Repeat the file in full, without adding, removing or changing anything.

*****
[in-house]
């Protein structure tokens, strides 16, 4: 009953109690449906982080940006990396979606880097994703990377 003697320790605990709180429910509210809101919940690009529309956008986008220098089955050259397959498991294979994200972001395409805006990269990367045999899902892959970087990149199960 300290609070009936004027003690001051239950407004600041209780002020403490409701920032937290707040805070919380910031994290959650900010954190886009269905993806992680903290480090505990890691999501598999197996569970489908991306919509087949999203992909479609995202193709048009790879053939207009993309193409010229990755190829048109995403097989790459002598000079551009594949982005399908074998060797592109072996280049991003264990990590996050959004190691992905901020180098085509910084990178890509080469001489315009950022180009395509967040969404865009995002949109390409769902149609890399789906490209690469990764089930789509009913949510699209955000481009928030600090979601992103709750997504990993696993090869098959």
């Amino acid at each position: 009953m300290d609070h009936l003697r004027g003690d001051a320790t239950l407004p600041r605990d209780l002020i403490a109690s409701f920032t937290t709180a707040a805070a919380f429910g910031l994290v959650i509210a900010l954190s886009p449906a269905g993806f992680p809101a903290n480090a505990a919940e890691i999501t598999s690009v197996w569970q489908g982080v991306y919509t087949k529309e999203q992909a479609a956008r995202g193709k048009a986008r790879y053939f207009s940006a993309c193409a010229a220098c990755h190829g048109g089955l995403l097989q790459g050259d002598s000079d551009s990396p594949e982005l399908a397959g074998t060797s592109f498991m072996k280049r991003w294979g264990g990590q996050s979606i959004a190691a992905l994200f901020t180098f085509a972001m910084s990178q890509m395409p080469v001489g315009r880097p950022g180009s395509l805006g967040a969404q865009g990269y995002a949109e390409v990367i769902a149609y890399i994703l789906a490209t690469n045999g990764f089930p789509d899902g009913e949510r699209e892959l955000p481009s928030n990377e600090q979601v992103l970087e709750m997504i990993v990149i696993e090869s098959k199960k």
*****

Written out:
[in-house]
């Protein structure tokens, strides 16, 4: 009953109690449906982080940006990396979606880097994703990377 003697320790605990709180429910509210809101919940690009529309956008986008220098089955050259397959498991294979994200972001395409805006990269990367045999899902892959970087990149199960 300290609070009936004027003690001051239950407004600041209780002020403490409701920032937290707040805070919380910031994290959650900010954190886009269905993806992680903290480090505990890691999501598999197996569970489908991306919509087949999203992909479609995202193709048009790879053939207009993309193409010229990755190829048109995403097989790459002598000079551009594949982005399908074998060797592109072996280049991003264990990590996050959004190691992905901020180098085509910084990178890509080469001489315009950022180009395509967040969404865009995002949109390409769902149609890399789906490209690469990764089930789509009913949510699209955000481009928030600090979601992103709750997504990993696993090869098959």
């Amino acid at each position: 009953m300290d609070h009936l003697r004027g003690d001051a320790t239950l407004p600041r605990d209780l002020i403490a109690s409701f920032t937290t709180a707040a805070a919380f429910g910031l994290v959650i509210a900010l954190s886009p449906a269905g993806f992680p809101a903290n480090a505990a919940e890691i999501t598999s690009v197996w569970q489908g982080v991306y919509t087949k529309e999203q992909a479609a956008r995202g193709k048009a986008r790879y053939f207009s940006a993309c193409a010229a220098c990755h190829g048109g089955l995403l097989q790459g050259d002598s000079d551009s990396p594949e982005l399908a397959g074998t060797s592109f498991m072996k280049r991003w294979g264990g990590q996050s979606i959004a190691a992905l994200f901020t180098f085509a972001m910084s990178q890509m395409p080469v001489g315009r880097p950022g180009s395509l805006g967040a969404q865009g990269y995002a949109e390409v990367i769902a149609y890399i994703l789906a490209t690469n045999g990764f089930p789509d899902g009913e949510r699209e892959l955000p481009s928030n990377e600090q979601v992103l970087e709750m997504i990993v990149i696993e090869s098959k199960k």